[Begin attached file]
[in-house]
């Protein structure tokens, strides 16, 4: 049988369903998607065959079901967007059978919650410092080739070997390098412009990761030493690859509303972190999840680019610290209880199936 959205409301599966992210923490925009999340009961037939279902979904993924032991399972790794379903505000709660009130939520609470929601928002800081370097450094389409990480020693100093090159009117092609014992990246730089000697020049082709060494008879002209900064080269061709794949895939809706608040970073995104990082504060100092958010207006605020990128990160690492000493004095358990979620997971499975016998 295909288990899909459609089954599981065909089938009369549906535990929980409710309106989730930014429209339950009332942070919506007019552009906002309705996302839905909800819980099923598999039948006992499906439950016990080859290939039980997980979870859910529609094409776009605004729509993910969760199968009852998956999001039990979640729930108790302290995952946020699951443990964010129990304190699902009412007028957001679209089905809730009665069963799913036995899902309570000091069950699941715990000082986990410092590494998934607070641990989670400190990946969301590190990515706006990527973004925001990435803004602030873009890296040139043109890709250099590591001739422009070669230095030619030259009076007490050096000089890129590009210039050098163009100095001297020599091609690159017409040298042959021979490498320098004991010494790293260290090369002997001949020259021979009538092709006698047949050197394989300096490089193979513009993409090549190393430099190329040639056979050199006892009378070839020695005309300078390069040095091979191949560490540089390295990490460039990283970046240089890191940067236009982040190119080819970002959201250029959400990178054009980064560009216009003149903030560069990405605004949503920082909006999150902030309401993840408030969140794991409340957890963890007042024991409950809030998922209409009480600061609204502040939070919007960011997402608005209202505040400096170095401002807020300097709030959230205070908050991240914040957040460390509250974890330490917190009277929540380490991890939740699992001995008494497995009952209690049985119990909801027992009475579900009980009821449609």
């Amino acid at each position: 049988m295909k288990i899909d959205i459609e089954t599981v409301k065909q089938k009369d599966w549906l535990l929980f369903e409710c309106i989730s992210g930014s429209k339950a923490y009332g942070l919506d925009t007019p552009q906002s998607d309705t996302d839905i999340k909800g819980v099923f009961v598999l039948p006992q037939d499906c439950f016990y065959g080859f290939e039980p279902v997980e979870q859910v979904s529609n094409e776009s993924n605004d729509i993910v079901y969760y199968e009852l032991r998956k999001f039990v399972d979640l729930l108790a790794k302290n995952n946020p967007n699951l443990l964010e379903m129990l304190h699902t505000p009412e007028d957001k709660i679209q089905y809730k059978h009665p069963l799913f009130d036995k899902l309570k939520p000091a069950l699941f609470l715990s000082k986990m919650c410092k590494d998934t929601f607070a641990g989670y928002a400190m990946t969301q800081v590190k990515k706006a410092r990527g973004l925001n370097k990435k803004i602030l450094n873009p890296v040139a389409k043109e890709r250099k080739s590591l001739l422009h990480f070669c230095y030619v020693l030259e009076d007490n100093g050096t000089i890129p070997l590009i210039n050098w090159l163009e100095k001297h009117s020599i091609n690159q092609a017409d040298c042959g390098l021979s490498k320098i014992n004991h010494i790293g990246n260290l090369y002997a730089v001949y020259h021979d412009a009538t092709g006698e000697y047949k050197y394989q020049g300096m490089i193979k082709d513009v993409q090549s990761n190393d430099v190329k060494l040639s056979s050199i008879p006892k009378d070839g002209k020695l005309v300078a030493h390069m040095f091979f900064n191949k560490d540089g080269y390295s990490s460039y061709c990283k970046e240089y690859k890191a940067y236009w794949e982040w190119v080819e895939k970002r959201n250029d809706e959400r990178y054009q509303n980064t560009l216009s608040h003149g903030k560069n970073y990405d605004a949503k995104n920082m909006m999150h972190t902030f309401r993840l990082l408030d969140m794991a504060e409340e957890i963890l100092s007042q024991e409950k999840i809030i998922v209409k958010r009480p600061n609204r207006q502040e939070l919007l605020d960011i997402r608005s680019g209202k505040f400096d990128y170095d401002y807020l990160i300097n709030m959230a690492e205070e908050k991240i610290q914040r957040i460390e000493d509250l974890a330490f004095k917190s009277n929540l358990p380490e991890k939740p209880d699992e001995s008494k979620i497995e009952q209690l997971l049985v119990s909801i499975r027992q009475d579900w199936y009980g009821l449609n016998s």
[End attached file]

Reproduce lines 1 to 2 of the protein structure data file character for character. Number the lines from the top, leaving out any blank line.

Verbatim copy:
[in-house]
């Protein structure tokens, strides 16, 4: 049988369903998607065959079901967007059978919650410092080739070997390098412009990761030493690859509303972190999840680019610290209880199936 959205409301599966992210923490925009999340009961037939279902979904993924032991399972790794379903505000709660009130939520609470929601928002800081370097450094389409990480020693100093090159009117092609014992990246730089000697020049082709060494008879002209900064080269061709794949895939809706608040970073995104990082504060100092958010207006605020990128990160690492000493004095358990979620997971499975016998 295909288990899909459609089954599981065909089938009369549906535990929980409710309106989730930014429209339950009332942070919506007019552009906002309705996302839905909800819980099923598999039948006992499906439950016990080859290939039980997980979870859910529609094409776009605004729509993910969760199968009852998956999001039990979640729930108790302290995952946020699951443990964010129990304190699902009412007028957001679209089905809730009665069963799913036995899902309570000091069950699941715990000082986990410092590494998934607070641990989670400190990946969301590190990515706006990527973004925001990435803004602030873009890296040139043109890709250099590591001739422009070669230095030619030259009076007490050096000089890129590009210039050098163009100095001297020599091609690159017409040298042959021979490498320098004991010494790293260290090369002997001949020259021979009538092709006698047949050197394989300096490089193979513009993409090549190393430099190329040639056979050199006892009378070839020695005309300078390069040095091979191949560490540089390295990490460039990283970046240089890191940067236009982040190119080819970002959201250029959400990178054009980064560009216009003149903030560069990405605004949503920082909006999150902030309401993840408030969140794991409340957890963890007042024991409950809030998922209409009480600061609204502040939070919007960011997402608005209202505040400096170095401002807020300097709030959230205070908050991240914040957040460390509250974890330490917190009277929540380490991890939740699992001995008494497995009952209690049985119990909801027992009475579900009980009821449609």